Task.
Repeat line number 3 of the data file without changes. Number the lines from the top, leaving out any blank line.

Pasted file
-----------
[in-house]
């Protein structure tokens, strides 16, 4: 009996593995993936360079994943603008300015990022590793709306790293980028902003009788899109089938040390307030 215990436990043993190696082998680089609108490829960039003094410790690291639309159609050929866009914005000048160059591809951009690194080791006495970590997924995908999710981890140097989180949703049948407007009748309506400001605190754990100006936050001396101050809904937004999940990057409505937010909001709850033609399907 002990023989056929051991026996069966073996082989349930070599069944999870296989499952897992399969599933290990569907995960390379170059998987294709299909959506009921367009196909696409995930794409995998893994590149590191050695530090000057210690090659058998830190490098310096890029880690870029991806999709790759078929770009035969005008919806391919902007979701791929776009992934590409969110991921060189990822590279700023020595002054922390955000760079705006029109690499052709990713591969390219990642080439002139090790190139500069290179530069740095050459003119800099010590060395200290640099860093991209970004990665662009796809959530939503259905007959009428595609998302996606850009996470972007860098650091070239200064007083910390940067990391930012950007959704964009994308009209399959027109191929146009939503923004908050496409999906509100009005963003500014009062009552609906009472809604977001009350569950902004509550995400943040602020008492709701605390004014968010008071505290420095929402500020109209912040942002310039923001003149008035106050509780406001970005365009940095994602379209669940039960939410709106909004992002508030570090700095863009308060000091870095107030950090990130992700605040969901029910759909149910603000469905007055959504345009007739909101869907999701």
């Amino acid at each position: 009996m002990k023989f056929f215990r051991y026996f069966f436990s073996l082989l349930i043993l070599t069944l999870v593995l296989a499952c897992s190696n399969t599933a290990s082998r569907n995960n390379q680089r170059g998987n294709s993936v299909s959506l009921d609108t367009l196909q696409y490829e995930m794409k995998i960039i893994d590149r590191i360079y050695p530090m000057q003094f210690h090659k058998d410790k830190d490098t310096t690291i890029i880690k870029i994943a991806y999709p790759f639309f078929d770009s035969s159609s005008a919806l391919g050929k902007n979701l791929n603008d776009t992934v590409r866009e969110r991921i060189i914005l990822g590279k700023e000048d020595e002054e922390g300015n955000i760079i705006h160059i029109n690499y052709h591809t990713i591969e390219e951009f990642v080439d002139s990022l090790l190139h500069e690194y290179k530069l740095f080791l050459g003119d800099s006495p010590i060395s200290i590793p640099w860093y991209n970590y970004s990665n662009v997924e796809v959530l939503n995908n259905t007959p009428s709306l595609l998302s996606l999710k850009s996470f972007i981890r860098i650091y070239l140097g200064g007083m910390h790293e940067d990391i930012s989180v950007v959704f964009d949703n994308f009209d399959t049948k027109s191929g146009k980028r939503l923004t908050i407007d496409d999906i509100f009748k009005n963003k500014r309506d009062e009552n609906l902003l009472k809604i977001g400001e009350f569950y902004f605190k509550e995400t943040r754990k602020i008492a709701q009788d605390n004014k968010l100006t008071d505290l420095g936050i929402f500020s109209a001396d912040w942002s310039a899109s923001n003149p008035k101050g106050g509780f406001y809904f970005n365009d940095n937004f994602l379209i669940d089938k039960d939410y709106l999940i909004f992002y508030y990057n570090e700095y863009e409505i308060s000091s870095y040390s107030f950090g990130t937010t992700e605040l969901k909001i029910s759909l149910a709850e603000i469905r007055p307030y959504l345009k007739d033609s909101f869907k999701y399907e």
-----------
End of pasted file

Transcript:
């Amino acid at each position: 009996m002990k023989f056929f215990r051991y026996f069966f436990s073996l082989l349930i043993l070599t069944l999870v593995l296989a499952c897992s190696n399969t599933a290990s082998r569907n995960n390379q680089r170059g998987n294709s993936v299909s959506l009921d609108t367009l196909q696409y490829e995930m794409k995998i960039i893994d590149r590191i360079y050695p530090m000057q003094f210690h090659k058998d410790k830190d490098t310096t690291i890029i880690k870029i994943a991806y999709p790759f639309f078929d770009s035969s159609s005008a919806l391919g050929k902007n979701l791929n603008d776009t992934v590409r866009e969110r991921i060189i914005l990822g590279k700023e000048d020595e002054e922390g300015n955000i760079i705006h160059i029109n690499y052709h591809t990713i591969e390219e951009f990642v080439d002139s990022l090790l190139h500069e690194y290179k530069l740095f080791l050459g003119d800099s006495p010590i060395s200290i590793p640099w860093y991209n970590y970004s990665n662009v997924e796809v959530l939503n995908n259905t007959p009428s709306l595609l998302s996606l999710k850009s996470f972007i981890r860098i650091y070239l140097g200064g007083m910390h790293e940067d990391i930012s989180v950007v959704f964009d949703n994308f009209d399959t049948k027109s191929g146009k980028r939503l923004t908050i407007d496409d999906i509100f009748k009005n963003k500014r309506d009062e009552n609906l902003l009472k809604i977001g400001e009350f569950y902004f605190k509550e995400t943040r754990k602020i008492a709701q009788d605390n004014k968010l100006t008071d505290l420095g936050i929402f500020s109209a001396d912040w942002s310039a899109s923001n003149p008035k101050g106050g509780f406001y809904f970005n365009d940095n937004f994602l379209i669940d089938k039960d939410y709106l999940i909004f992002y508030y990057n570090e700095y863009e409505i308060s000091s870095y040390s107030f950090g990130t937010t992700e605040l969901k909001i029910s759909l149910a709850e603000i469905r007055p307030y959504l345009k007739d033609s909101f869907k999701y399907e």